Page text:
Second Sunday after Epiphany

John Calvin wrote that the Psalms are the anatomy of the soul. They are ancient songs, poems and prayers, written to God, about God and for God.  God is the audience, written with the knowledge that God’s people are going to be listening in and hanging on to the words that are written. The Psalms are timeless and forever speak to the human condition. The Jewish people memorized hymns like we memorize song lyrics.   Most notably Jesus quoted Psalm 22:2 on the cross, “My God, my God, why have You forsaken me?”

The Psalm we are going to talk about today is Psalm 40, and I invite you to open your Bible and look at it with me.   The first thing I notice about the Psalm is it’s not written as an answer to prayer, as opposed to a prayer itself.  It’s a testimony of a time that has now passed. Walter Brueggemann calls these poems “psalms of reorientation (or new orientation).” These psalms “bear witness to the surprising gift of new life just when none had been expected.”4 They recognize that the ship has sailed through the storm and a new shore has been reached. But having sailed through the flood and the hurricane, there is no going back to a naive harbor childlike “orientation.” These psalms speak for those who have been brought through a deep crisis. As such, they know that faith that speaks the truth can never pretend that all will always be well and that all is as it should be. And yet, they have experienced new life and grace — so they know that despair is not all powerful and evil does not have the last word.

It starts out with  the author telling us where he has been.  He says, he was in pit, in the mirey bog, and apparently he was there a good while, because he waited for God to pull him out.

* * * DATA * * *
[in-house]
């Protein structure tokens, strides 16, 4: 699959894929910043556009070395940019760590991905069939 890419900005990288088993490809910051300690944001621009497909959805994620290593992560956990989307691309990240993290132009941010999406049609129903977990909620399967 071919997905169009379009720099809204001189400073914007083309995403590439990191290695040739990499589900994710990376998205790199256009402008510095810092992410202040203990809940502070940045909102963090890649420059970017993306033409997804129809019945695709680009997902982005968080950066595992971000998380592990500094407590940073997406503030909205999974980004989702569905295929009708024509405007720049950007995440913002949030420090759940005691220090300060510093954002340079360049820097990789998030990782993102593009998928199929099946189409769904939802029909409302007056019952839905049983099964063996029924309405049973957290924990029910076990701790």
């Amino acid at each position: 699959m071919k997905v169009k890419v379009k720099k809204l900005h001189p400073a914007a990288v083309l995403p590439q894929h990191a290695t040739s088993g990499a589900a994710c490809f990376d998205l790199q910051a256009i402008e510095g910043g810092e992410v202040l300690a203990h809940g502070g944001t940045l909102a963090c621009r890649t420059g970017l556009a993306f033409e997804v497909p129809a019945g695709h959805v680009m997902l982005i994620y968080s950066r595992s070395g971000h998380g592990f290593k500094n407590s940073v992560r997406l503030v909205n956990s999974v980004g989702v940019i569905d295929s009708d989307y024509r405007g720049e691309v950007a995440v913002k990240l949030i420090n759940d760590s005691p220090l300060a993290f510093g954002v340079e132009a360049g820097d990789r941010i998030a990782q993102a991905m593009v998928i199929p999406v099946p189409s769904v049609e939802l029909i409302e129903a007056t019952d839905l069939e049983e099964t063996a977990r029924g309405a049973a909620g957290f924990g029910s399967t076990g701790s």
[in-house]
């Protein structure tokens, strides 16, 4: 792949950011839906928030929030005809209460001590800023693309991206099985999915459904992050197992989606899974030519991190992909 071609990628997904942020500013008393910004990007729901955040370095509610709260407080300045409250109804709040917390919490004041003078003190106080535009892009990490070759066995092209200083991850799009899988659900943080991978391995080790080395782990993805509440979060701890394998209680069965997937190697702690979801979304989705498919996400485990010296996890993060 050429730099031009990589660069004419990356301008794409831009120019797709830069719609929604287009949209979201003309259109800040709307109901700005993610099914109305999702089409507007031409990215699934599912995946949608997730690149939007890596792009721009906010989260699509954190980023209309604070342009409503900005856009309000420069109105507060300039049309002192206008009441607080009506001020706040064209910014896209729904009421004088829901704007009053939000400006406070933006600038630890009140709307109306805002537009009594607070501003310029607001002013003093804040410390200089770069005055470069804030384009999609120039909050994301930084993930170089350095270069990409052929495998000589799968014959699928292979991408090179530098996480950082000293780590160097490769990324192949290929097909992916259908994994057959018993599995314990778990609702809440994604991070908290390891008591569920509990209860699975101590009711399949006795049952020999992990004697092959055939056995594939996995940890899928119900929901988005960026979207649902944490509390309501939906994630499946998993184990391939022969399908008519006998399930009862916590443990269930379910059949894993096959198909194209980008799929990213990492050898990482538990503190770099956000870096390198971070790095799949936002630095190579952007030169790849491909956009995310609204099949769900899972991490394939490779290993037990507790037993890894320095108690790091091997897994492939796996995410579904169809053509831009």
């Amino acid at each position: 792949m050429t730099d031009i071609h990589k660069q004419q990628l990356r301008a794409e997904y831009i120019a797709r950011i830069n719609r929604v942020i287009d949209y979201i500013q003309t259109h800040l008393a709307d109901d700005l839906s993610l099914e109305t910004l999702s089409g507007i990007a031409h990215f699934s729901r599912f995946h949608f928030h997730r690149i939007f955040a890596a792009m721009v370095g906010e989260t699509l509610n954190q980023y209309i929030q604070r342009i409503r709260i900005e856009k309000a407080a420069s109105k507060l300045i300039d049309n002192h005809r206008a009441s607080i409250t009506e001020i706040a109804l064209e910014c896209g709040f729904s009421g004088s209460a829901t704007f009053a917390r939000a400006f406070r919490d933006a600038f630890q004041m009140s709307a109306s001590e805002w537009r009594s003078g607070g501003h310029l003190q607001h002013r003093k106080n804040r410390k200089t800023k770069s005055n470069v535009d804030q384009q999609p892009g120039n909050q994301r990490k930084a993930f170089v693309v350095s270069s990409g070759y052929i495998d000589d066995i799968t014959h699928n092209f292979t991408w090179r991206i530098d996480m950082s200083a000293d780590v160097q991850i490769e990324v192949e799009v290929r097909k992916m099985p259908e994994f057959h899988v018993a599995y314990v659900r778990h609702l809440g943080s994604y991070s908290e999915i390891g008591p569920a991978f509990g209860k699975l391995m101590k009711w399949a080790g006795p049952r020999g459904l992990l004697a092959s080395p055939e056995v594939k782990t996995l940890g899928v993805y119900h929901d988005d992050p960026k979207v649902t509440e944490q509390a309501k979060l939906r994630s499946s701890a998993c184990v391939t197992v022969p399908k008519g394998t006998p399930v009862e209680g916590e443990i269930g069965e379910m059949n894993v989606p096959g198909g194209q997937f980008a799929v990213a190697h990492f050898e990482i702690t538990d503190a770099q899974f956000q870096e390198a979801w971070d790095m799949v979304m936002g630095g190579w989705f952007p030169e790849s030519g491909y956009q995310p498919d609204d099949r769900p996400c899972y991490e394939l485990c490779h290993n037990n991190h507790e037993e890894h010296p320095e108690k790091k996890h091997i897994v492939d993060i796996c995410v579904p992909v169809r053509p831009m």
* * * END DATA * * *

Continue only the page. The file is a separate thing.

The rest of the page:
Let’s stop there for a moment.  Can you relate to this imagery?  Has your soul ever been in a pit.  Have you ever been stuck in the muck of life and wondered if you will be ever be set free?  Waiting in the ER to be treated and for test results.  Waiting at the BMV for your number to be called, only to discover you don’t have the right paper work.  Waiting on the side of the road to fix a flat tire.

A few months ago we were driving to Ohio and came upon an accident that resulted in a fire and a fatality.  The traffic was stopped and didn’t move for 6 hours.  We slept on the highway between two smelly semis.  All we could do was wait for the accident to get cleaned up and for the traffic to start. 

This weekend we celebrate Martin Luther King day, and the legacy of Dr. King’s preaching and impact on our country and indeed the world.  He wrote as he sat in Birmingham Jail, “For years now I have heard the word “Wait!” It rings in the ear of every Negro with piercing familiarity. This “Wait” has almost always meant “Never.” We must come to see, with one of our distinguished jurists, that “justice too long delayed is justice denied.”

Sometimes all you can do is wait.  Wait for the treatment to end.  Wait for the trial to be over.  Wait for the weather to pass. Wait for the traffic to move.   I think that was one of the challenges of March 2020, when we had to shut down, and wait… We waited and thought two weeks, two months, and surely, not two years and we all got impatient.  We got impatient with each other.  We got impatient with our routines being overturned. We got impatient with the hole mess of it all. 

You can see the outcome of this impatience in our society.  Today there are notices on  windows outside of all sorts of business that basically tell us to be patient.  I have spent more time than I would like in doctor’s offices lately and I was struck that in every waiting room and patient room there  was sign that essentially said, be patient, be kind, and don’t be a jerk.   That same sort of message was security at the airport.  Be patient. Be kind. Don’t be a jerk.